The devices are called Open Web Devices, and are built entirely using HTML5 and other web APIs running on top of a Linux kernel. The project is entirely open source, and in line with Firefox-proper, updates will be taken care of by Mozilla itself. Other than Telefónica, Deutsche Telekom will also be supporting the project. Qualcomm is involved on the hardware side of things.
As you can see, Boot To Gecko is not yet competitive with existing platforms like Android and iOS, but since they're still in a relatively early state of development, that's to be expected. I'm still amazed all this is possible with HTML5 and related technologies, so I'm very interested to see what untapped potential HTML5 has for mobile computing.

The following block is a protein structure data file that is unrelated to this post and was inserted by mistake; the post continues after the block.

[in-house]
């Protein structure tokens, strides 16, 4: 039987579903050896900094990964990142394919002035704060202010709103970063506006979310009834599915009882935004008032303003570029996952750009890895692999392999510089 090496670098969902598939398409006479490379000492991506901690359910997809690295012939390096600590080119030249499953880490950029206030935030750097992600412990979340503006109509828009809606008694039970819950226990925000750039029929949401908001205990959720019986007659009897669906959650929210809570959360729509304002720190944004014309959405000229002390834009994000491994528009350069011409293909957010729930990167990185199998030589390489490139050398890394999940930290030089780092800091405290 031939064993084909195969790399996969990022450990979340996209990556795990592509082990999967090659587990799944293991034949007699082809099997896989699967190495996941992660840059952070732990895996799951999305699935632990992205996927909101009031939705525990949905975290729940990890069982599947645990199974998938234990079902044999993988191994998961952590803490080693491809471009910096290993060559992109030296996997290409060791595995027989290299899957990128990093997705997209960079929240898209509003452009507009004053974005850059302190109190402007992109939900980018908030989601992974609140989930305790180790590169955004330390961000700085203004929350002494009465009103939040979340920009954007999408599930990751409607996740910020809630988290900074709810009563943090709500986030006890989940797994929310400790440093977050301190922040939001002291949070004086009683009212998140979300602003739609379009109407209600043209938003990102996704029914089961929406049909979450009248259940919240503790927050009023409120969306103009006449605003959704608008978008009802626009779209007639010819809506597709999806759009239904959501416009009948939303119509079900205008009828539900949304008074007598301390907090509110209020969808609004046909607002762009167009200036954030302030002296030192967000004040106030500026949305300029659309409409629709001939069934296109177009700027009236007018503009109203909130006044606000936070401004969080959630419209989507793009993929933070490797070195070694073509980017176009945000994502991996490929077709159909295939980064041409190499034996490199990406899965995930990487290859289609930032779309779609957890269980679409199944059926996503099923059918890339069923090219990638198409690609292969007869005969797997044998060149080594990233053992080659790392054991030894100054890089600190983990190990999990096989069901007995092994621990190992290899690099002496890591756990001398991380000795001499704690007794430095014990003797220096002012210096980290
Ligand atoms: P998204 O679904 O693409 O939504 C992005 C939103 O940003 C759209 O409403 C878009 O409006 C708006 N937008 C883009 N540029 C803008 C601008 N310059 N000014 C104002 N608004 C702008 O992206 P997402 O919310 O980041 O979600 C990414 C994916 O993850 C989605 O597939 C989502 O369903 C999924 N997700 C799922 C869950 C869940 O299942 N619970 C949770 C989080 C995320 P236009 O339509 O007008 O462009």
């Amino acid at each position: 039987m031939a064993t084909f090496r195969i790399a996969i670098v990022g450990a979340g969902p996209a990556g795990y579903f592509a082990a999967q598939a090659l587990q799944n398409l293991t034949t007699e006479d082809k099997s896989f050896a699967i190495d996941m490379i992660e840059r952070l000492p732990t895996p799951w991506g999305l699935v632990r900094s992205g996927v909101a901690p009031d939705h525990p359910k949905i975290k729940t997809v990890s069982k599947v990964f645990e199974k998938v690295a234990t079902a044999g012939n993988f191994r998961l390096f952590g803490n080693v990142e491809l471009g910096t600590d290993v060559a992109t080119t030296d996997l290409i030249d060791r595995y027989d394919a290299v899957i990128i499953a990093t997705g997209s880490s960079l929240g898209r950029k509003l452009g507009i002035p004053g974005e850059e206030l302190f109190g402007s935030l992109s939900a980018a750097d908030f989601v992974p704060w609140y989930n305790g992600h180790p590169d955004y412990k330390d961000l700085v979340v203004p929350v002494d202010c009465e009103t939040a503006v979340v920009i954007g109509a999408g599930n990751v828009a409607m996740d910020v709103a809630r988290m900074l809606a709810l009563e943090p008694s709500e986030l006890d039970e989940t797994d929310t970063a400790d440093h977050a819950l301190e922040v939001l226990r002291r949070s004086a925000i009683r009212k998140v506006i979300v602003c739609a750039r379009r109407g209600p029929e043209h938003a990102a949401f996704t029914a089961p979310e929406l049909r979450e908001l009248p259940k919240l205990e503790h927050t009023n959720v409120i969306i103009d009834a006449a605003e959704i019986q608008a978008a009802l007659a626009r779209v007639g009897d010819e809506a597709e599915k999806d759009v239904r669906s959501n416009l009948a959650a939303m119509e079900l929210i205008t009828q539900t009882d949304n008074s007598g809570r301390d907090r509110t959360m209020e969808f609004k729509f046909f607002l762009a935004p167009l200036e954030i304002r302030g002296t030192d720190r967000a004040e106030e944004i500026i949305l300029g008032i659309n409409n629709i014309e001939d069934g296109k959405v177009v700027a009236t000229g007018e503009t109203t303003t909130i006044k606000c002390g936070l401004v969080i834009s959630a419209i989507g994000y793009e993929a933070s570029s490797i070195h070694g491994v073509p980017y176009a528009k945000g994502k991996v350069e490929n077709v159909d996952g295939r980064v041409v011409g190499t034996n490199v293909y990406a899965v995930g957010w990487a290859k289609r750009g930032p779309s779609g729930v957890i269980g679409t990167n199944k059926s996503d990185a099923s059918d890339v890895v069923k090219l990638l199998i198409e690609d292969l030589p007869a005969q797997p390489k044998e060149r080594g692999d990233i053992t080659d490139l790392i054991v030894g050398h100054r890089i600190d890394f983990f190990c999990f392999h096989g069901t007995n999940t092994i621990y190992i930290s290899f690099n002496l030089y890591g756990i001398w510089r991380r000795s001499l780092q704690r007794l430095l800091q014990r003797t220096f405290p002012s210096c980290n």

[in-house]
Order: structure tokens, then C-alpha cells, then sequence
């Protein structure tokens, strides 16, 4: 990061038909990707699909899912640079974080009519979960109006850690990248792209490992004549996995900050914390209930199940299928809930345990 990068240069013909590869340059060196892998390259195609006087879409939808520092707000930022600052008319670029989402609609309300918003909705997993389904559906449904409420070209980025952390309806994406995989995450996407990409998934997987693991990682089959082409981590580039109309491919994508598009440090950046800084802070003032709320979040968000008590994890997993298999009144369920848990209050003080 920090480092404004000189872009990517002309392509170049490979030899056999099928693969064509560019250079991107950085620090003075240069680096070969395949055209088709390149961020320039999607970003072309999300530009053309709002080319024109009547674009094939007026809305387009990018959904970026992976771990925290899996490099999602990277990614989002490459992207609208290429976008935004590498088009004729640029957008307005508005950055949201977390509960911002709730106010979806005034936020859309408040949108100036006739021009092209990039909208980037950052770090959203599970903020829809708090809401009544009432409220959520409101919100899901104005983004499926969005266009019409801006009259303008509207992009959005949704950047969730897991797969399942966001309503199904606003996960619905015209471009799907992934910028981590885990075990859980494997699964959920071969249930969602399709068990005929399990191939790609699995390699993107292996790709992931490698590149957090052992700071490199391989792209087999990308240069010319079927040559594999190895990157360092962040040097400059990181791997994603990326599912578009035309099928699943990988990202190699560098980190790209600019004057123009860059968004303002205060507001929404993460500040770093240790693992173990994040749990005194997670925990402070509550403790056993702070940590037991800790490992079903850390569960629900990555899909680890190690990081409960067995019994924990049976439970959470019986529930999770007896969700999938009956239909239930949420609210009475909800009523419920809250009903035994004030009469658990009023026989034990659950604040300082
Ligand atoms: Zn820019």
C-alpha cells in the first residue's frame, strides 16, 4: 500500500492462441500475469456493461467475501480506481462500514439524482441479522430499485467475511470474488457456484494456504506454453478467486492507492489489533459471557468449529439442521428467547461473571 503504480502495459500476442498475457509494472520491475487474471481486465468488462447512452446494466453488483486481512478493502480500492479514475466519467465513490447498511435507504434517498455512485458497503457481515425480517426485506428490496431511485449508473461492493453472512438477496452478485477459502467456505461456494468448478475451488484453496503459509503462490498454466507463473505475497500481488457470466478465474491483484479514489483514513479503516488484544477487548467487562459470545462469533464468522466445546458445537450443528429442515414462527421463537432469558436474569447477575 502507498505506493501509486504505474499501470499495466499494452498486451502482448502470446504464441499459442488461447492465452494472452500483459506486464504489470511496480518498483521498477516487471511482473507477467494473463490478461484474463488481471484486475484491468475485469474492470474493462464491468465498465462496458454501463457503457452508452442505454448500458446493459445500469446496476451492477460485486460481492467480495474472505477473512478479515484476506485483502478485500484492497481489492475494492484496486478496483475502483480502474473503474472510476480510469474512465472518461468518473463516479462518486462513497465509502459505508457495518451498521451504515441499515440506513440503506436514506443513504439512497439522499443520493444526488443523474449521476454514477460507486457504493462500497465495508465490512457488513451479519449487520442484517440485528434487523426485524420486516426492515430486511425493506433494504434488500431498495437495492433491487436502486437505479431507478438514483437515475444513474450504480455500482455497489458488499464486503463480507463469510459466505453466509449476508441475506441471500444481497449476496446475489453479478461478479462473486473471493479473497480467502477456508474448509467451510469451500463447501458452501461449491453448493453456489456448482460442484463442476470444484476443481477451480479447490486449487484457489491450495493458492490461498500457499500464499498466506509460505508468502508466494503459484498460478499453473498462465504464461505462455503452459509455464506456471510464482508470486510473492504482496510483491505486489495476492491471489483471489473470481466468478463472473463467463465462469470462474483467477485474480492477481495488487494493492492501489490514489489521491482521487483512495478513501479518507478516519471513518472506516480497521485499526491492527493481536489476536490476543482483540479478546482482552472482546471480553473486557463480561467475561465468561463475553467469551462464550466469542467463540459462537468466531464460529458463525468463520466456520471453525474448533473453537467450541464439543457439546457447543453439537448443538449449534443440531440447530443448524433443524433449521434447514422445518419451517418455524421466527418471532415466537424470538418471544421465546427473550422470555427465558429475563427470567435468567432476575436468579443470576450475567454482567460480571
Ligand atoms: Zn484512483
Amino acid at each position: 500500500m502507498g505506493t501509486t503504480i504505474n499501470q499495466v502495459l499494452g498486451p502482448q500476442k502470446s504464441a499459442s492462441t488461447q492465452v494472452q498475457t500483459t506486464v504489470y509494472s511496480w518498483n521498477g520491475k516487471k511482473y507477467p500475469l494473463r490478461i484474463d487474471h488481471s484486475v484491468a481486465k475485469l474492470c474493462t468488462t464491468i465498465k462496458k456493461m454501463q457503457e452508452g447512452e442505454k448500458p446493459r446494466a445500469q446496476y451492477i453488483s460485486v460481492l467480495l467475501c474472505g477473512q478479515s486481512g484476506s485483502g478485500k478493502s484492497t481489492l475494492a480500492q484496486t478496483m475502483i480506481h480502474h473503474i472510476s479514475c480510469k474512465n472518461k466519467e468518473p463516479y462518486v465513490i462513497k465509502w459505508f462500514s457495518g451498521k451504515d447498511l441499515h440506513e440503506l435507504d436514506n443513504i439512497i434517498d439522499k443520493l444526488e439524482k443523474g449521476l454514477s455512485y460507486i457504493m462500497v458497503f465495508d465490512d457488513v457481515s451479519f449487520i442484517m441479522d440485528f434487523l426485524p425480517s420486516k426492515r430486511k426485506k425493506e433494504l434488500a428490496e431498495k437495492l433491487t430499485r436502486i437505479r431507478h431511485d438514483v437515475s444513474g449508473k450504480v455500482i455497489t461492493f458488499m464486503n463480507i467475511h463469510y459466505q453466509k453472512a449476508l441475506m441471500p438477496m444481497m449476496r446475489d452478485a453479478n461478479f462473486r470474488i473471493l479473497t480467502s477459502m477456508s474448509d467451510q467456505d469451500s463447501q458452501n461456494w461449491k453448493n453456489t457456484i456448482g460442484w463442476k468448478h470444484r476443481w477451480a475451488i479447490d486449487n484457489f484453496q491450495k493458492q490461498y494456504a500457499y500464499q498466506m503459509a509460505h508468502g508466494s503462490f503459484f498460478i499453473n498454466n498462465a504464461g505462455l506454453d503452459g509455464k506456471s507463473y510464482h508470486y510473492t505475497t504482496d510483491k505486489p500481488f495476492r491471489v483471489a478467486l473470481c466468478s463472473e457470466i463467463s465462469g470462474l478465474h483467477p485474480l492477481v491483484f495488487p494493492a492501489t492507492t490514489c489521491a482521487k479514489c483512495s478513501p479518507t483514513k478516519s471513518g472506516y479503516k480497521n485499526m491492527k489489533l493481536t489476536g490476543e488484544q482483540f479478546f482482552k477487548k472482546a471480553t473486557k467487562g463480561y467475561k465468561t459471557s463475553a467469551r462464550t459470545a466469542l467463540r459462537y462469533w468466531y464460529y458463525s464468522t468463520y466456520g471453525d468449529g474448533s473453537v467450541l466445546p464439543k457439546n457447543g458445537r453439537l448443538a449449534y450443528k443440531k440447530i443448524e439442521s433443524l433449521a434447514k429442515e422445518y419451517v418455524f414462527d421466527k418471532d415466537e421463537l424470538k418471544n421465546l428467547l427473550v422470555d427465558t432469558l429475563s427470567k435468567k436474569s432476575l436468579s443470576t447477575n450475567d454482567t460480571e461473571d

"Telefónica's objective is to drive HTML5 adoption across the industry. For the first time the capabilities of HTML5 and the open Web have been fully leveraged to create an entirely new mobile platform," said Carlos Domingo, director of product development & innovation at Telefónica, "From our experience in Latin America we know that a huge part of the market is not being catered for by current smartphones. With new open Web devices we will be able to offer a smartphone experience at the right price point for these customers."
Adobe is involved as well, and supports the entire project. It's easy to see why - Adobe missed the mobile train because Flash wasn't part of it, and now that the company is transitioning to supporting HTML5 and related technologies, it makes sense for them to promote their use in mobile.
Things are moving fast for Mozilla, and the first device - most likely developer-oriented - will become available later this year.